Many people think that writing a book is all about having a good story or hook, but the reality is you are in the book writing “business.” Here are five things that you should do while you are writing the book that can help your “book business” once you finish.
CALL ME CRAZY, BUT …
For the past three months, my third novel, The Custer Conspiracy, has been circulating among the NY Literati looking for an agent. To date, I have received five requests to see the entire manuscript seeded between thirty-three outright rejections.
Even though I think The Custer Conspiracy is worthy of a mainstream publishing house, I’m not surprised at the level of disinterest. I understand the book business pretty well (I think), and can appreciate the pressures the agent class is under when trying to select books the ordinary reader (you and me) will be allowed to read.
** Image above is tombstone of Custer’s brother, Tom.
One hundred forty years ago, on June 25th, 1876 , Lt. Col. George Armstrong Custer and 210 troopers under his command were wiped out fighting the Lakota Sioux and Northern Cheyenne at the Little Bighorn valley in southeastern Montana. To this day, the Battle of the Little Bighorn remains one of the most studied, publicized and controversial battles in American history.
Two years ago, on the anniversary of the battle, I stood on that hallowed ground.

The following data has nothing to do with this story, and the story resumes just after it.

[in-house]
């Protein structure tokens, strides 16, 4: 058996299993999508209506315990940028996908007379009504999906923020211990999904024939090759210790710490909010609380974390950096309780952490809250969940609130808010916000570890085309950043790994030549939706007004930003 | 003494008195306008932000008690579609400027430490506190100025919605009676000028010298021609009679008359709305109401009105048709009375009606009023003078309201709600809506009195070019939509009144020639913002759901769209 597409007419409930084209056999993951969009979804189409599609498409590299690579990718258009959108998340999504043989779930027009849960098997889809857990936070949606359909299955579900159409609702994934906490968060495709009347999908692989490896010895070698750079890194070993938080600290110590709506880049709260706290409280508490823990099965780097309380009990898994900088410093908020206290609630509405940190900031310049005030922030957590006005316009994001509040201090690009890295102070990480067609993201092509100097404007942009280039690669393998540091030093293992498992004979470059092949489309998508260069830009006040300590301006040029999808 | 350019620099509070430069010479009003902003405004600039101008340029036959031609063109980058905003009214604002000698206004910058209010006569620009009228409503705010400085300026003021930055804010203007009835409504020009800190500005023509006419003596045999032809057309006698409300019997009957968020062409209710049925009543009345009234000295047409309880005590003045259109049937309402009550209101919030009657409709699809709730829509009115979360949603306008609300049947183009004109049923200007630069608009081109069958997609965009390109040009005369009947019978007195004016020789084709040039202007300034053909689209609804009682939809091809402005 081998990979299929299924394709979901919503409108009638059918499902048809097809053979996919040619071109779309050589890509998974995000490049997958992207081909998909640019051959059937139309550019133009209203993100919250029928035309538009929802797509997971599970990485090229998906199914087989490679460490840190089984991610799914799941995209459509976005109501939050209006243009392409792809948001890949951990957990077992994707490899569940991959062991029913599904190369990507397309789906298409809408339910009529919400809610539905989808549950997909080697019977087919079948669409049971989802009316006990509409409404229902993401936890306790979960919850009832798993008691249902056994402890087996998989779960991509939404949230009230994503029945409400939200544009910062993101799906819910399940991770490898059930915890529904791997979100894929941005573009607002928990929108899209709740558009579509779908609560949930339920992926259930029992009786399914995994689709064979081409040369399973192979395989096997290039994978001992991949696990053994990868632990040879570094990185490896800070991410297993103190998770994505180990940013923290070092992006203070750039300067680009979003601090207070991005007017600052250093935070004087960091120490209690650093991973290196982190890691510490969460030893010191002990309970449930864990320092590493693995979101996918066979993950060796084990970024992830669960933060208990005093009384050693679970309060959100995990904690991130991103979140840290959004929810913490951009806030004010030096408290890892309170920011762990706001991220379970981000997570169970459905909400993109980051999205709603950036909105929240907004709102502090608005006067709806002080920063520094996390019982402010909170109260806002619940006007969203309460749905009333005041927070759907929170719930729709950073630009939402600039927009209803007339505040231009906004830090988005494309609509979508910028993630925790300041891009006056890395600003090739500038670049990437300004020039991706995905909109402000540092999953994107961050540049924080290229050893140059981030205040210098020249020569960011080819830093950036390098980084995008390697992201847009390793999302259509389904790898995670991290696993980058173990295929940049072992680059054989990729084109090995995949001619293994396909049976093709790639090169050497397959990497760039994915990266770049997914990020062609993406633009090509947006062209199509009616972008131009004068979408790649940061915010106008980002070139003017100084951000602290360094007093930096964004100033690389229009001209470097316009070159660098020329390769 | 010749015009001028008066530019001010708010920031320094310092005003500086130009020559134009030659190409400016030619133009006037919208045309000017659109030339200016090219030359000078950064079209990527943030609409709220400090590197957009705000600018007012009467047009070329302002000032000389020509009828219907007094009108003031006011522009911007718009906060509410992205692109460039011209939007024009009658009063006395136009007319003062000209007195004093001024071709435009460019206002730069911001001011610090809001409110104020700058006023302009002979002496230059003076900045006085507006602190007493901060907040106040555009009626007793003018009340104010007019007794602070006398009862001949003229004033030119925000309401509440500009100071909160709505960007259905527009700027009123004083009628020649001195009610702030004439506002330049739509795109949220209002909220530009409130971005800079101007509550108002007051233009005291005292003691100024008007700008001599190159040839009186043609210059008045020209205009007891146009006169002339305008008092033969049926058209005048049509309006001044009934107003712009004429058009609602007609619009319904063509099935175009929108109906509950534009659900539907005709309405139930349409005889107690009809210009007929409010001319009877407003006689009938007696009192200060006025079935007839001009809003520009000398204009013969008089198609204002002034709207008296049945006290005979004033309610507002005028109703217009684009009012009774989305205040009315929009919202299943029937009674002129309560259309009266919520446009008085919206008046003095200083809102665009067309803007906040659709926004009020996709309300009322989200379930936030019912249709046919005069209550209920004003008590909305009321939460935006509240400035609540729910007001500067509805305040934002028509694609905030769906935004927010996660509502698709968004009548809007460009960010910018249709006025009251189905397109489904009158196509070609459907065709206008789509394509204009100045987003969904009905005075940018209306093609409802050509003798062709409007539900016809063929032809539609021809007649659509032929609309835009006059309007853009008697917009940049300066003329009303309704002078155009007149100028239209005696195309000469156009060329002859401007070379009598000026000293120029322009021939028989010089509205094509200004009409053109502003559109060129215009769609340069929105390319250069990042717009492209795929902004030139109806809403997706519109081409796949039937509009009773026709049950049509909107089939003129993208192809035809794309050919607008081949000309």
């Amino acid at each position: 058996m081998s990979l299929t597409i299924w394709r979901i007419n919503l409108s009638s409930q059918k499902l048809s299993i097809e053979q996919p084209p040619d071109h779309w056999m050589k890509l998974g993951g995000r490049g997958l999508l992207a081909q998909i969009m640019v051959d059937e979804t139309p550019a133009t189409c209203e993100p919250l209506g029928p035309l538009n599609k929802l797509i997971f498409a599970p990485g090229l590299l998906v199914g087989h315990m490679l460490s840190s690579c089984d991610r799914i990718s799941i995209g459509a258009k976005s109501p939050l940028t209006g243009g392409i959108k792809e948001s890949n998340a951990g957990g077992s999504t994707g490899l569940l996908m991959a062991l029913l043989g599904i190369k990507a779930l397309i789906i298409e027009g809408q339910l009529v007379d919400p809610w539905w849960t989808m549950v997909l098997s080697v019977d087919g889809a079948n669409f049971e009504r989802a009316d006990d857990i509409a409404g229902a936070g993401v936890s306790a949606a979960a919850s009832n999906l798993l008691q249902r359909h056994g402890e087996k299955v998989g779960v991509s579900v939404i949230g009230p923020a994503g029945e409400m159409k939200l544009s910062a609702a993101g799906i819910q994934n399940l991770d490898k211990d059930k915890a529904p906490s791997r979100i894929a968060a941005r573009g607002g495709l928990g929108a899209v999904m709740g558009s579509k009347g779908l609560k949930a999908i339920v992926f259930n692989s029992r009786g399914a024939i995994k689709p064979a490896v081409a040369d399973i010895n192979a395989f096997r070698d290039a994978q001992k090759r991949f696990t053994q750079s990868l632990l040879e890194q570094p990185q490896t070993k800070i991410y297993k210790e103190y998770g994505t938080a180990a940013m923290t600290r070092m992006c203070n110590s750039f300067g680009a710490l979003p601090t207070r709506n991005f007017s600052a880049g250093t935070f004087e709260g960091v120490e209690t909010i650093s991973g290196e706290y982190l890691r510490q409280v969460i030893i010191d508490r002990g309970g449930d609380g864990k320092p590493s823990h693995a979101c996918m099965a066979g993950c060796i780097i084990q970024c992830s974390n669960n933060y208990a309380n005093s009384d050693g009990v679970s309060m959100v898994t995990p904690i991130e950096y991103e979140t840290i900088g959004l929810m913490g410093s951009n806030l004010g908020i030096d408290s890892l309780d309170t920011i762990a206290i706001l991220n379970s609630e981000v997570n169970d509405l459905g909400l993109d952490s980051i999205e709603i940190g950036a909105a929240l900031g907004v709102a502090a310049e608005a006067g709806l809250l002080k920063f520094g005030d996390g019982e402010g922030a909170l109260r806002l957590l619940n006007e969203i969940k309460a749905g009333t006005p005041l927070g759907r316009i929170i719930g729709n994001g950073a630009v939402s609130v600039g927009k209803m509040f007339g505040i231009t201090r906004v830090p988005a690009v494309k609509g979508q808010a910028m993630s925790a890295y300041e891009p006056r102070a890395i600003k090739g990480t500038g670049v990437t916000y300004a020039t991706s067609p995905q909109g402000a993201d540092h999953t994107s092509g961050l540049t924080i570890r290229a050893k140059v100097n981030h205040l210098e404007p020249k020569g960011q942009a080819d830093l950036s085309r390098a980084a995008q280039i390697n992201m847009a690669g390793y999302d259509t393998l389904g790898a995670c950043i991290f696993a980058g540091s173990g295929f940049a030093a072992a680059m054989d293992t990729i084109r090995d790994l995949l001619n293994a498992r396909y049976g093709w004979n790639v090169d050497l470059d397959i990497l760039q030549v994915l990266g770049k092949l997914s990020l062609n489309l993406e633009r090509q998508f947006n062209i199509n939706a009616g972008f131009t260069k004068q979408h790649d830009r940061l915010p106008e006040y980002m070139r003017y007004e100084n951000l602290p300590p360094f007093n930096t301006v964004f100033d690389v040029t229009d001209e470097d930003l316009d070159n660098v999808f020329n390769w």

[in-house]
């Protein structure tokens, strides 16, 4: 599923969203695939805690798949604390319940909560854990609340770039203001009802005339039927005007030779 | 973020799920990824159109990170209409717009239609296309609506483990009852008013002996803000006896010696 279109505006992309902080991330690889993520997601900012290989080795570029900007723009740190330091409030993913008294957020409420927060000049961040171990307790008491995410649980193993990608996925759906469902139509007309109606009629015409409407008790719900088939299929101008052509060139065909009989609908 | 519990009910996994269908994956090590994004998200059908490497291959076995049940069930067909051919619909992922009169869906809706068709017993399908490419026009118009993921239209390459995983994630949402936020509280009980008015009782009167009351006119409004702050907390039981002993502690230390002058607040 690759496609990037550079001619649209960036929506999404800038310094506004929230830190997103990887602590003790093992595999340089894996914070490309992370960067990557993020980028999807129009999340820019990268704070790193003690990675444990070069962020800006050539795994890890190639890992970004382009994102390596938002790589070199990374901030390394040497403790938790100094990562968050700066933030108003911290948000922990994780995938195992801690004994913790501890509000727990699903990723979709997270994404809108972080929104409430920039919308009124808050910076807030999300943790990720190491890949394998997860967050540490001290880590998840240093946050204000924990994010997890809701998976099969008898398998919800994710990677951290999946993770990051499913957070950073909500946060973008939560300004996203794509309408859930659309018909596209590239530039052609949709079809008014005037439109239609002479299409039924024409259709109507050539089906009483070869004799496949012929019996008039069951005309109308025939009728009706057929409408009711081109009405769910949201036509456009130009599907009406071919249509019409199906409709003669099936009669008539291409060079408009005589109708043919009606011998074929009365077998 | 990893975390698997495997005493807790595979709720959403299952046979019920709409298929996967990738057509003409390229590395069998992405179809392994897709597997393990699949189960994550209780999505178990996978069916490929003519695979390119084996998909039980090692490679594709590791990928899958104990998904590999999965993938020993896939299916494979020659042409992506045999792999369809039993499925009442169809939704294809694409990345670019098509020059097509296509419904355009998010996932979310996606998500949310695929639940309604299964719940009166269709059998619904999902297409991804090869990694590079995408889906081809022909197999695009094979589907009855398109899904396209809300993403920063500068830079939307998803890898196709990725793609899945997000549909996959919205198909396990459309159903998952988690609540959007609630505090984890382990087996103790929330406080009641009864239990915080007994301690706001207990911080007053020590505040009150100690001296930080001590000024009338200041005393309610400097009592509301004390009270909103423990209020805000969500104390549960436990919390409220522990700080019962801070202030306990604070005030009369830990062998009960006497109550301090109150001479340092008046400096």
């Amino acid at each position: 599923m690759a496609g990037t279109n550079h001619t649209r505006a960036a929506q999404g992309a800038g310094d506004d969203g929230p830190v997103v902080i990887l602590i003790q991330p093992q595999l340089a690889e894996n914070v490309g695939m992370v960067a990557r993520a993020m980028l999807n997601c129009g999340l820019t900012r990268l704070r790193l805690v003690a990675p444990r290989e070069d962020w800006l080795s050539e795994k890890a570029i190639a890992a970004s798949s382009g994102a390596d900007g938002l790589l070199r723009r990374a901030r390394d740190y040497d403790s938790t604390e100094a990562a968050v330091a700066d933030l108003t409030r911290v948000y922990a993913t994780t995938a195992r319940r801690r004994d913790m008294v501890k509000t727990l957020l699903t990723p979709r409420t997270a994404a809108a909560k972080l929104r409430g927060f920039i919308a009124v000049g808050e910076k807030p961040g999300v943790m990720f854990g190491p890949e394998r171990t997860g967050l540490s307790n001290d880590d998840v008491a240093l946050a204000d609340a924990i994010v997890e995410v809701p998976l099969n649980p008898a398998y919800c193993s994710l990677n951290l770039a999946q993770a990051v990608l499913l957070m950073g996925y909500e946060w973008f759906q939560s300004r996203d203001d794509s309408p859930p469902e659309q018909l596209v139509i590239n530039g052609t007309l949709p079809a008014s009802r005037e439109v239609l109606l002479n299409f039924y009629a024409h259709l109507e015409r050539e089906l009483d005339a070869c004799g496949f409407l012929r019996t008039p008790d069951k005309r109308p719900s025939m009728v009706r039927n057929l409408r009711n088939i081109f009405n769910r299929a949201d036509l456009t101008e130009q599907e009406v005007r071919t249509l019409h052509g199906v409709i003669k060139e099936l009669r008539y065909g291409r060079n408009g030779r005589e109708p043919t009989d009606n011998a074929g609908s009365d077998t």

I was recently asked what’s the biggest hurdle I face as an indie author. Easy answer.
Let me be honest … I don’t write novels just for the fun of it. Just to have a gotcha over old drinking buddies. I’m in this because I’m itching to be a mainstream, bestselling author. And I can do it. All I have to do is get …discovered.
The real “social media” at work.
“DISCOVERABILITY” – the bane of all Indie writers. If you are (or were) like me, you spent a lot of time thinking, planning, plotting about how to get “discovered”. On the one hand, it looks so easy. I mean, if 50 Shades of Grey can do it, so can you. Right?
Ummm …. NO!
Got to tell you … no matter what else happened in 2014, that I could fill my car with gas that cost $1.75 per gallon (OK, OK …I had some “cents-off coupons”, but still …) qualifies it as a great year, no matter what else happened.
But I jest … sort of.
We all have our own definition of “success”. Since this is a blog about writing, I want to focus on that. But first, allow me to put into perspective the really important things in life:
Thanks for the interview, Chris!